Elder Abuse in the News

April 3, 2018 Sayuri Kagami Elder Law, Ethical Issues, In the News Tags: , , 0 Comments

A few weeks ago, I received a voicemail from a robotic sounding voice that had me chuckling. According to the robot, court proceedings had been started against me for failure to pay my taxes. If I didn’t immediately call them back, they would issue an arrest warrant to “get [me] arrested”. While I laughed at the absurdity of the message, the sad reality is that many people fall prey to scammers.

Elderly people can be especially appealing targets for scammers and abusers due to a mix of factors, including social isolation. A recent CBC news article out of Moncton highlights the type of financial abuse to which elderly people may fall prey. The CBC reported that two real estate agents entered into a listing agreement in 2013 with an elderly man. They eventually entered into a further agreement allowing the real estate agents to purchase the home for three quarters of the listing price and requiring the victim to provide an interest-free loan to the agents along with credits towards the purchase price. Overall, the victim received approximately $17,000.00 in exchange for his home.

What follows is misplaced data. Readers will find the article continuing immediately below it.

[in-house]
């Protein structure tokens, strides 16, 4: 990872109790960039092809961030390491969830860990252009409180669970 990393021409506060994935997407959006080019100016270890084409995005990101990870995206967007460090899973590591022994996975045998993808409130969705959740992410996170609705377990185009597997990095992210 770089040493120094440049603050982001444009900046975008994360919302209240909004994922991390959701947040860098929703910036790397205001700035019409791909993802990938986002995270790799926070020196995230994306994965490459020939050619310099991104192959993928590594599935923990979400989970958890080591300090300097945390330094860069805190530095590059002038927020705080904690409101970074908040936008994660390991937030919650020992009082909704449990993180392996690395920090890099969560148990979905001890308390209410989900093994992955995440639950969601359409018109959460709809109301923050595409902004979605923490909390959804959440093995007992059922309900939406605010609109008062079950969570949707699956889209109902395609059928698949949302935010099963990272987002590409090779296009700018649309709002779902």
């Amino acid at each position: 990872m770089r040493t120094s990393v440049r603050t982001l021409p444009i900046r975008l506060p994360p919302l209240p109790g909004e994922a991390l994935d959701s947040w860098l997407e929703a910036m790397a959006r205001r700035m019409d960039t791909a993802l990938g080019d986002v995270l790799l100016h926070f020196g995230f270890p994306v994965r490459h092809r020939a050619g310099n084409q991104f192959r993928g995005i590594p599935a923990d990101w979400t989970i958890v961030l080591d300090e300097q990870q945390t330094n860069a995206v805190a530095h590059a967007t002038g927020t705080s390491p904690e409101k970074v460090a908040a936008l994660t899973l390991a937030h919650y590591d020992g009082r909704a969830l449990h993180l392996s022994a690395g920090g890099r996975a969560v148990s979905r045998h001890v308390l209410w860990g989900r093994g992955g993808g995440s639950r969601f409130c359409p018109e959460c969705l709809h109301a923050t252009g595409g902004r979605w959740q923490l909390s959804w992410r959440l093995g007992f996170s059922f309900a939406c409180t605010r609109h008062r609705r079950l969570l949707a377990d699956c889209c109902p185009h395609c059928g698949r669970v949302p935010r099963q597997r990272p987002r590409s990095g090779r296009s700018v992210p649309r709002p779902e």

Not only were the real estate agents able to scam the victim on the sale of his home, the victim also named the two agents as his attorneys for property and as trustees and sole beneficiaries of his estate under his Will.

Eventually, the abuse was discovered when doctors determined the man lacked capacity to make decisions and contacted New Brunswick’s public trustee office. The public trustee’s office, in turn, passed along news of what happened to New Brunswick’s regulator for real estate agents, who have now suspended the licences of the agents for at least one year.

This story showcases just one of the ways in which a person might become a victim of financial abuse. Elderly people without the social support of family members or strong community ties may be especially vulnerable to this abuse. This story also highlights, however, the important role 3rd parties can play in catching and preventing elder abuse. This can be seen by the intervention of hospital staff, the public trustee office, and the professional regulators.

While the article doesn’t explain whether the victim had his power of attorney and will drafted by a lawyer, this article will hopefully also serve as a reminder to drafting solicitors to probe these issues when retained by clients who may be vulnerable to undue influence and abuse.

To learn more about elder abuse, check out the National Council on Aging’s Factsheet and RBC Wealth Management’s page on recognizing and preventing financial elder abuse.

Thanks for reading!

Sayuri Kagami

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